'It was first time I had ever tasted chocolate. I kept a piece, and when Amsterdam was liberated, I gave it to the first Allied soldier I saw'

Bread from heaven

Dutch survivors thank RAF for World War II drop that saved millions
Britain will be 'run for the wealthy and powerful' if Tories retain power - Labour

How 'the Axe' helped Labour

UK will be 'run for the wealthy and powerful' if Tories retain power
Rare and exclusive video shows the horrific price paid by activists for challenging the rule of jihadist extremists in Syria

The price to be paid for challenging the rule of extremists

A revolution now 'consuming its own children'
Welcome to the world of Megagames

Welcome to the world of Megagames

300 players take part in Watch the Skies! board game in London
'Nymphomaniac' actress reveals what it was really like to star in one of the most explicit films ever

Charlotte Gainsbourg on 'Nymphomaniac'

Starring in one of the most explicit films ever
Robert Fisk in Abu Dhabi: The Emirates' out-of-sight migrant workers helping to build the dream projects of its rulers

Robert Fisk in Abu Dhabi

The Emirates' out-of-sight migrant workers helping to build the dream projects of its rulers
Vince Cable interview: Charging fees for employment tribunals was 'a very bad move'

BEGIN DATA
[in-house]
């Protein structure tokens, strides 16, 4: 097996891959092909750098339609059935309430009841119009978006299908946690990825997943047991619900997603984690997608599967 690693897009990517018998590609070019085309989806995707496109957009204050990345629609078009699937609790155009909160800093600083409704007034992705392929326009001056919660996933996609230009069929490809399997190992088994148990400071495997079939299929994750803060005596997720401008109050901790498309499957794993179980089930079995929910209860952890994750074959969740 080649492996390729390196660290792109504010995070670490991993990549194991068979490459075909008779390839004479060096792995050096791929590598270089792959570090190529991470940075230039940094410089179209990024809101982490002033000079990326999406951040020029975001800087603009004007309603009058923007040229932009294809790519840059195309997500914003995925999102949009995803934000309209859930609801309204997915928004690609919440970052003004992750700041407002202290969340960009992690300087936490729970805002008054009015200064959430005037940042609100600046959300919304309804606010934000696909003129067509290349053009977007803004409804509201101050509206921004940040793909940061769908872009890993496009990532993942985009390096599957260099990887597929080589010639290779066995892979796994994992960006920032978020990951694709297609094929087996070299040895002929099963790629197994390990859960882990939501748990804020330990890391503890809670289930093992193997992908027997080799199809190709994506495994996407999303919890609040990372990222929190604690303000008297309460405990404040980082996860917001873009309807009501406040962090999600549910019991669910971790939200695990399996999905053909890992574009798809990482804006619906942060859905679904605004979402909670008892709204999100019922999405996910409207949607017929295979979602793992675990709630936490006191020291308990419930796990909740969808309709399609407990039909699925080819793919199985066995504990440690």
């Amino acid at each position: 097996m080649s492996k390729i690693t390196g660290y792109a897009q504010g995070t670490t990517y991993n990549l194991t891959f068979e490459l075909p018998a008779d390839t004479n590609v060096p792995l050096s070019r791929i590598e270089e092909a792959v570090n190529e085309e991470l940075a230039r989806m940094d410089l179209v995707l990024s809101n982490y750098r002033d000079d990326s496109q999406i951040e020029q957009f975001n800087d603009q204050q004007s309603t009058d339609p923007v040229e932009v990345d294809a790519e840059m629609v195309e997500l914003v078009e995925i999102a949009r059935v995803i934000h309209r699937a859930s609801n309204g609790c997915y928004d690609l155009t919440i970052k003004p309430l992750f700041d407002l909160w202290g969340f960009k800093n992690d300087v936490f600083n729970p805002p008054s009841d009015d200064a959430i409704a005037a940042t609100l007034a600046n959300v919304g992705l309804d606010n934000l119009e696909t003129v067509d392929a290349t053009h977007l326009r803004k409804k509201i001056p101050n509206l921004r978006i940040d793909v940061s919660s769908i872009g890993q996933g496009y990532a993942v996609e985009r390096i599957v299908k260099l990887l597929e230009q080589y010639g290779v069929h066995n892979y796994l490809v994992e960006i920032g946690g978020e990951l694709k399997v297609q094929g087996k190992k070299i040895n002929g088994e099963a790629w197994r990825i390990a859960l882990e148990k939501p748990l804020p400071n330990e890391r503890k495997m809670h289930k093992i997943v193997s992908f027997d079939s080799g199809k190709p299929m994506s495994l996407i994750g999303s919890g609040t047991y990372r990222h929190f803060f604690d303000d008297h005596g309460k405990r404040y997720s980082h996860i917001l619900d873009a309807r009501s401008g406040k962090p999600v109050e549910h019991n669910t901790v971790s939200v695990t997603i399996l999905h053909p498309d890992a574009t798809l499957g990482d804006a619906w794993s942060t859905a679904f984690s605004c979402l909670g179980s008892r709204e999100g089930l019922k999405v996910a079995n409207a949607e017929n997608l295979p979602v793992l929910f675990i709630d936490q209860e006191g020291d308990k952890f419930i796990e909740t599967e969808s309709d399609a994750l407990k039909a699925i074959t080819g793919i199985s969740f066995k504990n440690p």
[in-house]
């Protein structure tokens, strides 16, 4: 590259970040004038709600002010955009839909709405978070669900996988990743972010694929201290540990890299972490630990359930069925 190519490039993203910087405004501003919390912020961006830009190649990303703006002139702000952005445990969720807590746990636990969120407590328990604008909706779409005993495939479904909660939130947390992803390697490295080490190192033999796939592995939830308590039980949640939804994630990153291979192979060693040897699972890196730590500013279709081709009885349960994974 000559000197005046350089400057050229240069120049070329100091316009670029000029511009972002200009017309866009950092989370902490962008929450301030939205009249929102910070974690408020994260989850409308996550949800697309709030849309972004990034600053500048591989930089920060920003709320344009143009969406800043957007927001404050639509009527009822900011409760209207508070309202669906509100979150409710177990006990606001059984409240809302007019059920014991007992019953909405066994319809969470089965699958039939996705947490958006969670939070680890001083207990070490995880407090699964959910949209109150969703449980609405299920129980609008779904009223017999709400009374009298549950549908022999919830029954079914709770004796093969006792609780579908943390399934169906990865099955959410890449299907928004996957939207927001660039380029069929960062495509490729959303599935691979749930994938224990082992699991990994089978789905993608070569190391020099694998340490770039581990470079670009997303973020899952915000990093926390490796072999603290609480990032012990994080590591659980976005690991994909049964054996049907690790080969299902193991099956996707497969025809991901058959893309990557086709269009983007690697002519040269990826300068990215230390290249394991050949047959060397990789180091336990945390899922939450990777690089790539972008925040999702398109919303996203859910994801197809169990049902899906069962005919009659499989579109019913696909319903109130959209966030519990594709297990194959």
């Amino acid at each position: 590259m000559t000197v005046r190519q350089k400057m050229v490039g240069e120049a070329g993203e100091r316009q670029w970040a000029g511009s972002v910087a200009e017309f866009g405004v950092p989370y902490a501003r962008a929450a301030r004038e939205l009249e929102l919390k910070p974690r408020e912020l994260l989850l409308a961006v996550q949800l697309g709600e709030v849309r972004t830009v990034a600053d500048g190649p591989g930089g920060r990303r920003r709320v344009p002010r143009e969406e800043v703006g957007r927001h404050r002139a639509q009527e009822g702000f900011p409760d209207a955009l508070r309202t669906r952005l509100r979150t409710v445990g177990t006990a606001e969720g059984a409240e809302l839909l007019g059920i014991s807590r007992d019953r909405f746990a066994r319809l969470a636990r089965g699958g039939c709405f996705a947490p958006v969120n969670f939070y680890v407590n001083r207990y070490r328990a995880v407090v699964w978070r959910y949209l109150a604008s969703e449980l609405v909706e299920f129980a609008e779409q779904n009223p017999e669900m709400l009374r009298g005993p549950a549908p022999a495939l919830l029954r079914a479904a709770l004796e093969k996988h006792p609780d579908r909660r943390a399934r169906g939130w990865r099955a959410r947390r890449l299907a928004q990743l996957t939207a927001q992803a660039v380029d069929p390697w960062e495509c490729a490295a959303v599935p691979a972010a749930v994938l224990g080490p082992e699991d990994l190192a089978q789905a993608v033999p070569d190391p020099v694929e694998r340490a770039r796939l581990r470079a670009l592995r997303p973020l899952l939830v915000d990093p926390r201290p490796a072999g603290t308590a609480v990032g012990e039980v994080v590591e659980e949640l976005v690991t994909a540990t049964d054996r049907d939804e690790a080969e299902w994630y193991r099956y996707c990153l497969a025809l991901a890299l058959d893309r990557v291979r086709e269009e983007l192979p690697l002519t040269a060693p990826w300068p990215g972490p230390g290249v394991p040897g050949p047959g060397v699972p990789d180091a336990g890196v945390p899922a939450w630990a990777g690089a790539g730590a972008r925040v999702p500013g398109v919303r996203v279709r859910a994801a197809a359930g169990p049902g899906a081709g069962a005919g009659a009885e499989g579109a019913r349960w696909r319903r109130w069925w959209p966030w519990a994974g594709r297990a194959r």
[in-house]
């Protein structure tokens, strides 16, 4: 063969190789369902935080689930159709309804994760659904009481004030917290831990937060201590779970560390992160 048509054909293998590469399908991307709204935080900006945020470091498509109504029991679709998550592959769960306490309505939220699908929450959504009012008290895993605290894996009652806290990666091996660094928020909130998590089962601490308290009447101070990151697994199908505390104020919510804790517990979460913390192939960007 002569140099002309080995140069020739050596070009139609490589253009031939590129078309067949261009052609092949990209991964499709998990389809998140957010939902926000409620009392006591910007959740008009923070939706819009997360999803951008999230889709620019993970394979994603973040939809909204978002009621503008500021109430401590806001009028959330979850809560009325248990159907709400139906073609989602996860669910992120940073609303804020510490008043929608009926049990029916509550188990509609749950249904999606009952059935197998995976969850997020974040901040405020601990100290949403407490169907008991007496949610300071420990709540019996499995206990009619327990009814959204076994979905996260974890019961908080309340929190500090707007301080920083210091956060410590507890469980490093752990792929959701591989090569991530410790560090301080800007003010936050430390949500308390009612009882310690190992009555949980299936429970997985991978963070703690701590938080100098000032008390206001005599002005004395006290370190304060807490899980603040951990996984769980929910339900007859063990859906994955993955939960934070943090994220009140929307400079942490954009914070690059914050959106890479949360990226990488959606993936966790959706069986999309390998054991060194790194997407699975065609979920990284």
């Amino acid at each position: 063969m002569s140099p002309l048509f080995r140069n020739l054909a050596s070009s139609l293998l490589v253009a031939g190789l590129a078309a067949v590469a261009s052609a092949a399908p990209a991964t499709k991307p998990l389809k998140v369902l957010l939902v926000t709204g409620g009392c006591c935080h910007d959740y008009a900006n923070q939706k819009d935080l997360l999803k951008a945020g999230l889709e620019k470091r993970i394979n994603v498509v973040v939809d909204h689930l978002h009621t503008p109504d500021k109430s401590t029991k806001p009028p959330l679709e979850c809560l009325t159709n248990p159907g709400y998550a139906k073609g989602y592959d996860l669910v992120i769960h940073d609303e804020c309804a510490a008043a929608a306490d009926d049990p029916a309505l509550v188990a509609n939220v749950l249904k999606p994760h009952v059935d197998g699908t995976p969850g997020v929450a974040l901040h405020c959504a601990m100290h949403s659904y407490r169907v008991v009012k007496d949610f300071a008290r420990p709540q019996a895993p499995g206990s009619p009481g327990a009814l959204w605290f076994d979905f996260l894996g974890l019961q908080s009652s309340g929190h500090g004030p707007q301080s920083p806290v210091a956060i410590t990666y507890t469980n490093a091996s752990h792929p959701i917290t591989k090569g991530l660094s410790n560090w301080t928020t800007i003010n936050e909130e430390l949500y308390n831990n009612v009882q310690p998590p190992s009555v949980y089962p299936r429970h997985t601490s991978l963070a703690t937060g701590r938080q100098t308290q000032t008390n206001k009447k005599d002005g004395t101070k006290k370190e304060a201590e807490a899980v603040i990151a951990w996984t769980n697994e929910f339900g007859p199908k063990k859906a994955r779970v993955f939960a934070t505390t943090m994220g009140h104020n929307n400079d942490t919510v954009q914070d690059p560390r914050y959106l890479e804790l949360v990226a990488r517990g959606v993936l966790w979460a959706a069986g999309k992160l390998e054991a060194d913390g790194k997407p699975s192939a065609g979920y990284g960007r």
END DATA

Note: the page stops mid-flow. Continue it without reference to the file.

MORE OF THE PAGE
Vince Cable exclusive interview

Charging fees for employment tribunals was 'a very bad move'
Iwan Rheon interview: Game of Thrones star returns to his Welsh roots to record debut album

Iwan Rheon is returning to his Welsh roots

Rheon is best known for his role as the Bastard of Bolton. It's gruelling playing a sadistic torturer, he tells Craig McLean, but it hasn't stopped him recording an album of Welsh psychedelia
Russell Brand's interview with Ed Miliband has got everyone talking about The Trews

Everyone is talking about The Trews

Russell Brand's 'true news' videos attract millions of viewers. But today's 'Milibrand' interview introduced his resolutely amateurish style to a whole new crowd
Morne Hardenberg interview: Cameraman for BBC's upcoming show Shark on filming the ocean's most dangerous predator

It's time for my close-up

Meet the man who films great whites for a living
Increasing numbers of homeless people in America keep their mobile phones on the streets

Homeless people keep mobile phones

A homeless person with a smartphone is a common sight in the US. And that's creating a network where the 'hobo' community can share information - and fight stigma - like never before
'Queer saint' Peter Watson left his mark on British culture by bankrolling artworld giants

'Queer saint' who bankrolled artworld giants

British culture owes a huge debt to Peter Watson, says Michael Prodger
Pushkin Prizes: Unusual exchange programme aims to bring countries together through culture

Pushkin Prizes brings countries together

Ten Scottish schoolchildren and their Russian peers attended a creative writing workshop in the Highlands this week
14 best kids' hoodies

14 best kids' hoodies

Don't get caught out by that wind on the beach. Zip them up in a lightweight top to see them through summer to autumn
Robert Fisk in Abu Dhabi: The acceptable face of the Emirates

The acceptable face of the Emirates

Has Abu Dhabi found a way to blend petrodollars with principles, asks Robert Fisk